OK, it’s (almost) official. The zombie TPPA has been restored to life and Winston Peters will support it. Both Labour and New Zealand First will sell out the principles that led them to reject the ratification of the deal before the election.
They claim the TPPA 11 (I refuse to call it the Comprehensive and Progressive Agreement on Trans-Pacific Partnership) is much improved and that adopting it is in the national interest. No-one believes the spin. But both parties clearly calculate there’s enough political brownie points in supporting the deal to justify burning off the loyal constituencies who voted for them and expected them to keep their word. Only the Greens retain their principles.
What’s the latest move and is it irreversible? Last night in Japan, New Zealand and the other ten countries reached a deal to resurrect the TPPA, a year to the day after Trump notified the US withdrawal. The text remains unchanged, except for provisions about entry into force and similar institutional rules, the wording of which we have yet to see.
As most people who follow this know, some items will be suspended, pending the US re-entry. These include most, but not all, the really toxic rules that would expand the profits of Big Pharma, Hollywood, Google etc. Changes to foreign investors’ rights to sue the government have been trimmed around the edges but the main legal risks and corporate rights remain untouched.
All this was settled by the last ministerial meeting in Vietnam in December. There were four outstanding issues, including Canada’s demand for a stronger cultural exception.
The Canadian government was seen as the main stumbling block. Like our new government, they inherited a toxic deal. Unlike our new government they refused to become a party unless the others agreed to politically important bottom lines. Last night Canada cemented a deal that involves side-letters on culture, as well as on the local content of automobiles (something NOT on the list of the four outstanding items announced in Vietnam). That’s still not going to be an easy sell for the Trudeau government at home, but at least it played hardball and won some additional concessions.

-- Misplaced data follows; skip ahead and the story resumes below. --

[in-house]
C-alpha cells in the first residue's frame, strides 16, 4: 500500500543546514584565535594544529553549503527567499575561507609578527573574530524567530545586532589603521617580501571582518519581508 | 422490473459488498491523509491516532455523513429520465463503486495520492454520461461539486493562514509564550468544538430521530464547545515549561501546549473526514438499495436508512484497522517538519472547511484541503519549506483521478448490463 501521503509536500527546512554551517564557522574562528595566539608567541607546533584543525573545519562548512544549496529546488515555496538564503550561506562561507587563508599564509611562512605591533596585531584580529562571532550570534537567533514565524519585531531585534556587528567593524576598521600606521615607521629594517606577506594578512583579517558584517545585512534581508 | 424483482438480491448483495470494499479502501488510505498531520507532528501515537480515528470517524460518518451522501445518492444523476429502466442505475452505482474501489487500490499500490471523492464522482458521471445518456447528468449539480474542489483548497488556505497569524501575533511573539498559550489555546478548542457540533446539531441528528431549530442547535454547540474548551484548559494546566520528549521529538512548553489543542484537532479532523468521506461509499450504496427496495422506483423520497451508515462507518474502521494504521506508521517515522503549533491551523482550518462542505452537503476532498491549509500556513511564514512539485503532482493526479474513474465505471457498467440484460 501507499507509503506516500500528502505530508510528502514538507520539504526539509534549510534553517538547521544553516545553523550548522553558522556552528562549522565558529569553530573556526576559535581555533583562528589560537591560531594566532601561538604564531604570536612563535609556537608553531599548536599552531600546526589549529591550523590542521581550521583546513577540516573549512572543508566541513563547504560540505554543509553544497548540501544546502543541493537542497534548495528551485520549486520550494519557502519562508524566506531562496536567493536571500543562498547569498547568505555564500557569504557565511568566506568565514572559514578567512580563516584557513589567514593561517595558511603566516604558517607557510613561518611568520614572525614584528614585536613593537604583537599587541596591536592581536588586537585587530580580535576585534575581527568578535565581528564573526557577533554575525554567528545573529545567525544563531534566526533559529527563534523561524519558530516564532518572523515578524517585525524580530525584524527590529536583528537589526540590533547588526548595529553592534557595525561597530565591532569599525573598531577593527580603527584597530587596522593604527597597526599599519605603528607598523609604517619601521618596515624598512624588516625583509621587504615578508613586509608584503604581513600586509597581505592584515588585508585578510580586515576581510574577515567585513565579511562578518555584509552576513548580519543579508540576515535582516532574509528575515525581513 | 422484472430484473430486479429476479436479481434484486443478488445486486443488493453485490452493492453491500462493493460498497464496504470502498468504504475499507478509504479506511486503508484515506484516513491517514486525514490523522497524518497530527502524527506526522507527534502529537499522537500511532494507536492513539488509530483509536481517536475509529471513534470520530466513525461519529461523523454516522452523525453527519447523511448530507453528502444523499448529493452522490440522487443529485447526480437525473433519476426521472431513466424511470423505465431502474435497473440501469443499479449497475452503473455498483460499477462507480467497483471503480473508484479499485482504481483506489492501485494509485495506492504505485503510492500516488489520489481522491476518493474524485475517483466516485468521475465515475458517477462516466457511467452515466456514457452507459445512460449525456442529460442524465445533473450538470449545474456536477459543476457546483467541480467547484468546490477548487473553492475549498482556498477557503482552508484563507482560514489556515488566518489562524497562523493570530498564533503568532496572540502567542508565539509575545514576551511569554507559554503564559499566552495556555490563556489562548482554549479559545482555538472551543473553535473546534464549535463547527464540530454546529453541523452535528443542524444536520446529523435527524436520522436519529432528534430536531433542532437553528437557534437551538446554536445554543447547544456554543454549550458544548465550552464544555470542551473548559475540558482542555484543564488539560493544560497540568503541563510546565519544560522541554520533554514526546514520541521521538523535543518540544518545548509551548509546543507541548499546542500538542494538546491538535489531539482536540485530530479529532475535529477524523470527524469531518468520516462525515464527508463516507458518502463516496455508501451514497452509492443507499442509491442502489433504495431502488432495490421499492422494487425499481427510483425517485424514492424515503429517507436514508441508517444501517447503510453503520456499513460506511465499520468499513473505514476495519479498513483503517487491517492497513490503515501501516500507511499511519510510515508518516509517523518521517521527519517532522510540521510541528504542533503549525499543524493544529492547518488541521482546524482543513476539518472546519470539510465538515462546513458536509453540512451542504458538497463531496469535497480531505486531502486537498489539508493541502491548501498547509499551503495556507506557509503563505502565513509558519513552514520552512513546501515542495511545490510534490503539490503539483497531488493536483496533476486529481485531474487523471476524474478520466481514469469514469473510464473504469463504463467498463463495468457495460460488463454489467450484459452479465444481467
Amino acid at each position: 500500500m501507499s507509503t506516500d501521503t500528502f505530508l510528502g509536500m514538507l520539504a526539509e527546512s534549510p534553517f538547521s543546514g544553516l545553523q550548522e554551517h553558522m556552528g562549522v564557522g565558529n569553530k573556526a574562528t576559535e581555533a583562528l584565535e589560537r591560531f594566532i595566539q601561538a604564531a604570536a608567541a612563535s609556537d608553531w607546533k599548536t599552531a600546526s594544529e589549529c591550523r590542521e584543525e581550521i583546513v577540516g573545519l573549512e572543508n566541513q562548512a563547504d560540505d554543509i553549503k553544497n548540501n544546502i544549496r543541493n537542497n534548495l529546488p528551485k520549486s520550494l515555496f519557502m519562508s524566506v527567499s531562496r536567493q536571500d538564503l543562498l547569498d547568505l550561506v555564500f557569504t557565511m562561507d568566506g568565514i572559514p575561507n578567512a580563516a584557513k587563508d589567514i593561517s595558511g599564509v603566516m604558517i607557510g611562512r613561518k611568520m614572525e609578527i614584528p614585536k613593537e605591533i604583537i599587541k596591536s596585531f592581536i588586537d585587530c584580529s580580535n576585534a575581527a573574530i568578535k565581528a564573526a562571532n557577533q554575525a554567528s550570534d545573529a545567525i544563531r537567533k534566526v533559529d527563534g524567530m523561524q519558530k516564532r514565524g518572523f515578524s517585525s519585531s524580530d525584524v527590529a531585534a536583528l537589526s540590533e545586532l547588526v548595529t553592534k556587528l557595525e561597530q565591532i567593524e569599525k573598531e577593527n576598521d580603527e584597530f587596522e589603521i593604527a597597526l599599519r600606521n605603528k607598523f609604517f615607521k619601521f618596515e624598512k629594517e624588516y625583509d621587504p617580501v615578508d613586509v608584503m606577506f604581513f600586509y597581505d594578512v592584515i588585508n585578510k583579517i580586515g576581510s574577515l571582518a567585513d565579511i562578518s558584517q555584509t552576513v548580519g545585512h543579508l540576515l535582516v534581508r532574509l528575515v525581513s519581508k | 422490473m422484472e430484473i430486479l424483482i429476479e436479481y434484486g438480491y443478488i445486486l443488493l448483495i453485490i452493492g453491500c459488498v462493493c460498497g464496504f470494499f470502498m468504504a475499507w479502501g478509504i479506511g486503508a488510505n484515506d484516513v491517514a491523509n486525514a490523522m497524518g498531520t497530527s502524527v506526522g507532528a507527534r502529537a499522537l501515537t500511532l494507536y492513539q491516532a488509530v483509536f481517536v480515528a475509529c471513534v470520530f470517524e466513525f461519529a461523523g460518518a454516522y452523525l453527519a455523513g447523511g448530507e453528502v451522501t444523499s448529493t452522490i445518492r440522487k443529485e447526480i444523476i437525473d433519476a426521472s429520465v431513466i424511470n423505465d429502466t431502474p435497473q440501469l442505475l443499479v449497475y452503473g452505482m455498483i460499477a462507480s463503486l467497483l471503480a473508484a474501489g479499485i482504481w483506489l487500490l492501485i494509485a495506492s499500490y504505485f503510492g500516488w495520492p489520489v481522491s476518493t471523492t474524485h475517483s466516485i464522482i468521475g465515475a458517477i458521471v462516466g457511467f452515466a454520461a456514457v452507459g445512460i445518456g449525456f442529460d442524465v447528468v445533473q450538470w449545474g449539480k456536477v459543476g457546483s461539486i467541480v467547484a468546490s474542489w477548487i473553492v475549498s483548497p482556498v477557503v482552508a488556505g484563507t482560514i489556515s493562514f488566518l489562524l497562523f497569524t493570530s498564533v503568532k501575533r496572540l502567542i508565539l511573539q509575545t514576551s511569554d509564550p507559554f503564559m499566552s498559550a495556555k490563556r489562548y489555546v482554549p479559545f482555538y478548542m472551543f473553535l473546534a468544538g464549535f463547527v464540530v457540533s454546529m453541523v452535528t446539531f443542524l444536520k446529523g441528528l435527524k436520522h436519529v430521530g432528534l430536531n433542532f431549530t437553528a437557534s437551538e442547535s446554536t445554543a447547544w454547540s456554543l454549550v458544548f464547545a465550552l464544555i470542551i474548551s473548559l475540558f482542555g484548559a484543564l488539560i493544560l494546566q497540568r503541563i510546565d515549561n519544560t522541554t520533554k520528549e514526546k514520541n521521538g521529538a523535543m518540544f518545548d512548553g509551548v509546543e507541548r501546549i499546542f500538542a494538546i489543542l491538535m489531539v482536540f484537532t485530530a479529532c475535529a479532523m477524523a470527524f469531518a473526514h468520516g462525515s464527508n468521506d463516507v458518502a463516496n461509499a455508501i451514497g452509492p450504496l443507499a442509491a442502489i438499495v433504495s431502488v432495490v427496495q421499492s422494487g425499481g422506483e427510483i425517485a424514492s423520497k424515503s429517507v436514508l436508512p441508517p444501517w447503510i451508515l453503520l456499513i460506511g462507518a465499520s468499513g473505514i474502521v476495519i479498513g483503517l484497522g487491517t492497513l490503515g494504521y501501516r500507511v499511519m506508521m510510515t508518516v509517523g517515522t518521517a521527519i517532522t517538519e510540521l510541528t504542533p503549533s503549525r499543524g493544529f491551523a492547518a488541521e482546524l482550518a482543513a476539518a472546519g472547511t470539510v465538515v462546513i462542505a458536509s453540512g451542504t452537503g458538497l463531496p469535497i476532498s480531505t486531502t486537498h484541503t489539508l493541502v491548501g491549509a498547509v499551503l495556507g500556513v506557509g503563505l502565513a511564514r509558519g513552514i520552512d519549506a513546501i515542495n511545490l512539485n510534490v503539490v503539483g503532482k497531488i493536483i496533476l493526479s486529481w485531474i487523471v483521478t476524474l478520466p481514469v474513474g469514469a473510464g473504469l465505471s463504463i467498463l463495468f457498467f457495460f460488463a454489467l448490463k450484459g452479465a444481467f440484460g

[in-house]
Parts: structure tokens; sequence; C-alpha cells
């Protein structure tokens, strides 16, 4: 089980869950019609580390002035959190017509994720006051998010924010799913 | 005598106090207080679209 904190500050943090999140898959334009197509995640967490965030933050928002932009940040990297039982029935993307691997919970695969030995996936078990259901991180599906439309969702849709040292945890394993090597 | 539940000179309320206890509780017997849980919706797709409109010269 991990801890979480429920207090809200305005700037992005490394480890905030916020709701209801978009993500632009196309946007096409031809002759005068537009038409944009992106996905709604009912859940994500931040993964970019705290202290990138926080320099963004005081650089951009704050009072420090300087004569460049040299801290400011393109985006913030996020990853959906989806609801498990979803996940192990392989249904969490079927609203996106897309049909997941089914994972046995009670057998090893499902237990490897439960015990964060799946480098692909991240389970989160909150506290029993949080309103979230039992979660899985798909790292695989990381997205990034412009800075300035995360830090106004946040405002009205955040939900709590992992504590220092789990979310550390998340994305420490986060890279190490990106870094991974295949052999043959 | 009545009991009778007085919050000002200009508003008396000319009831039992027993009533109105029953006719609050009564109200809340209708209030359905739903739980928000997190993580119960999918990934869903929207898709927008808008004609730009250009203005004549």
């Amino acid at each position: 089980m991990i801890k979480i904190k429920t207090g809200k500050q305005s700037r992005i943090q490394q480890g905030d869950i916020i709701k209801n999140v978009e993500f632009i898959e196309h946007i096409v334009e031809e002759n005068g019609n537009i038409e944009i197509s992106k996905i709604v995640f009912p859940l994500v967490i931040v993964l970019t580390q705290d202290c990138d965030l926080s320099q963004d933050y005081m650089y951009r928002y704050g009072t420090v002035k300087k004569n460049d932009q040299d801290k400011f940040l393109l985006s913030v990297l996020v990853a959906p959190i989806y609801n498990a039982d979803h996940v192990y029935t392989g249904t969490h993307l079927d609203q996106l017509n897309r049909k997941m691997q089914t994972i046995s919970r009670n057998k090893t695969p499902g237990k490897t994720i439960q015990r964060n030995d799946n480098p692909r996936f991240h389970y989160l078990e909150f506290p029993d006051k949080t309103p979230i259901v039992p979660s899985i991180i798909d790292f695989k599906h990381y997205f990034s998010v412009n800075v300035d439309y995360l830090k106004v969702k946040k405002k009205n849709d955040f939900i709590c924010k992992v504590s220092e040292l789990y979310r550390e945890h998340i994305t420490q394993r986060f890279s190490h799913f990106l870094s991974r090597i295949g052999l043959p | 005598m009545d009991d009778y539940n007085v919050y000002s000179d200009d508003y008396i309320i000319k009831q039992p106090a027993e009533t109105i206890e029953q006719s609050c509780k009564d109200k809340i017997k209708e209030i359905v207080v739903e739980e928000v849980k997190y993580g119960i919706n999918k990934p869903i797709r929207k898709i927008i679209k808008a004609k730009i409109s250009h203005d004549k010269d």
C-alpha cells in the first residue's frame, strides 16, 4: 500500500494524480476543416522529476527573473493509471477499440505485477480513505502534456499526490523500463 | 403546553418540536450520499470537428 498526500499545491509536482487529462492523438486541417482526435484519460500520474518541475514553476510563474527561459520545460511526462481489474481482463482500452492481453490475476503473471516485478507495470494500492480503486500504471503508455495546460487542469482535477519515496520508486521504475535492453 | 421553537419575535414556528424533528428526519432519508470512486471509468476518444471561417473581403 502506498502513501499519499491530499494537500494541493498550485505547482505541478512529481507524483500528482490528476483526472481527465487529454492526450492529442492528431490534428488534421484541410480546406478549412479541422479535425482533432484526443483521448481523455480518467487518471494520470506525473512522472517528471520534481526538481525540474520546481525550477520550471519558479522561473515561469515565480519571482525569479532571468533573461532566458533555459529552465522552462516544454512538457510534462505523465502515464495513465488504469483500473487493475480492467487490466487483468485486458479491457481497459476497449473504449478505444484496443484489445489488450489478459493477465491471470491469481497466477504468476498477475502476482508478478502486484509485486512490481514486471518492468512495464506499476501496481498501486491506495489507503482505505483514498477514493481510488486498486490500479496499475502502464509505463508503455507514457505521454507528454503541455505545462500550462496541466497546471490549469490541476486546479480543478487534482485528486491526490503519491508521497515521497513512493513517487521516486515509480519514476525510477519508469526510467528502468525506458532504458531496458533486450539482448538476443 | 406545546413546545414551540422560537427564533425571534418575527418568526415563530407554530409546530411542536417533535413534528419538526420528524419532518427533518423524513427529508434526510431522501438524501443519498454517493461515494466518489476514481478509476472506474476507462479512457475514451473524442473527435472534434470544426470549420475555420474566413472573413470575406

In other words, Canada’s government showed political backbone and it succeeded. Ours caved at the first post-election meeting and rationalises that as the best they could do.
The signing is set for Chile on 8 March. We still haven’t seen the new text, and the Japanese have suggested it may not be released until after it is signed – including the side letters that Canada and some other countries have negotiated. The travesty of democracy lives on!
There is still time to put the feet of Labour and NZ First to the fire before 8 March, but it will be very hard to get either party that has put political capital behind the TPPA-11 to admit they are wrong. The longer-term game is the domestic ratification process, and rising the political price to a point where the current calculus no longer holds.
That needs to start now. Waitangi Day around the country should be an early test, although Labour, MFAT and pro-TPPA Shane Jones have been doing a hard-sell to Maori economic interests. There will be public meetings in Auckland on the evening of 12th February and in Wellington on 14th. Details will be on the Its Our Future website.
And yes, I know there are people who want to get out on the streets. We need to think about when and where that might have maximum effect. But we can’t go off half-cocked. People need to be confident that they know why the TPPA-11 is as bad as the original, and believe that their voices collectively can make a difference. And we can.